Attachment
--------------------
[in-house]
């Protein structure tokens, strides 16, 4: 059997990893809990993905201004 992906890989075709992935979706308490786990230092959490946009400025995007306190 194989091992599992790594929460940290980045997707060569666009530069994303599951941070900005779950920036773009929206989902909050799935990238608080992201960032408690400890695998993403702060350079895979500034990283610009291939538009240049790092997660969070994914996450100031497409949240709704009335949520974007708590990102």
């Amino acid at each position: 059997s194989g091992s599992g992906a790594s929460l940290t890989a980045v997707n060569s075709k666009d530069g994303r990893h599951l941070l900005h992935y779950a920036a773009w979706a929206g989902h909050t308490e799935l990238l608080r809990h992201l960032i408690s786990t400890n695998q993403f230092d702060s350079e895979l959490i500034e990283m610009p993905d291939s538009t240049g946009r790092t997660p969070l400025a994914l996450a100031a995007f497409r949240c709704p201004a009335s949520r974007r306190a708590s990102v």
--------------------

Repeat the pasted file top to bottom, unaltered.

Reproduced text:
[in-house]
């Protein structure tokens, strides 16, 4: 059997990893809990993905201004 992906890989075709992935979706308490786990230092959490946009400025995007306190 194989091992599992790594929460940290980045997707060569666009530069994303599951941070900005779950920036773009929206989902909050799935990238608080992201960032408690400890695998993403702060350079895979500034990283610009291939538009240049790092997660969070994914996450100031497409949240709704009335949520974007708590990102």
């Amino acid at each position: 059997s194989g091992s599992g992906a790594s929460l940290t890989a980045v997707n060569s075709k666009d530069g994303r990893h599951l941070l900005h992935y779950a920036a773009w979706a929206g989902h909050t308490e799935l990238l608080r809990h992201l960032i408690s786990t400890n695998q993403f230092d702060s350079e895979l959490i500034e990283m610009p993905d291939s538009t240049g946009r790092t997660p969070l400025a994914l996450a100031a995007f497409r949240c709704p201004a009335s949520r974007r306190a708590s990102v």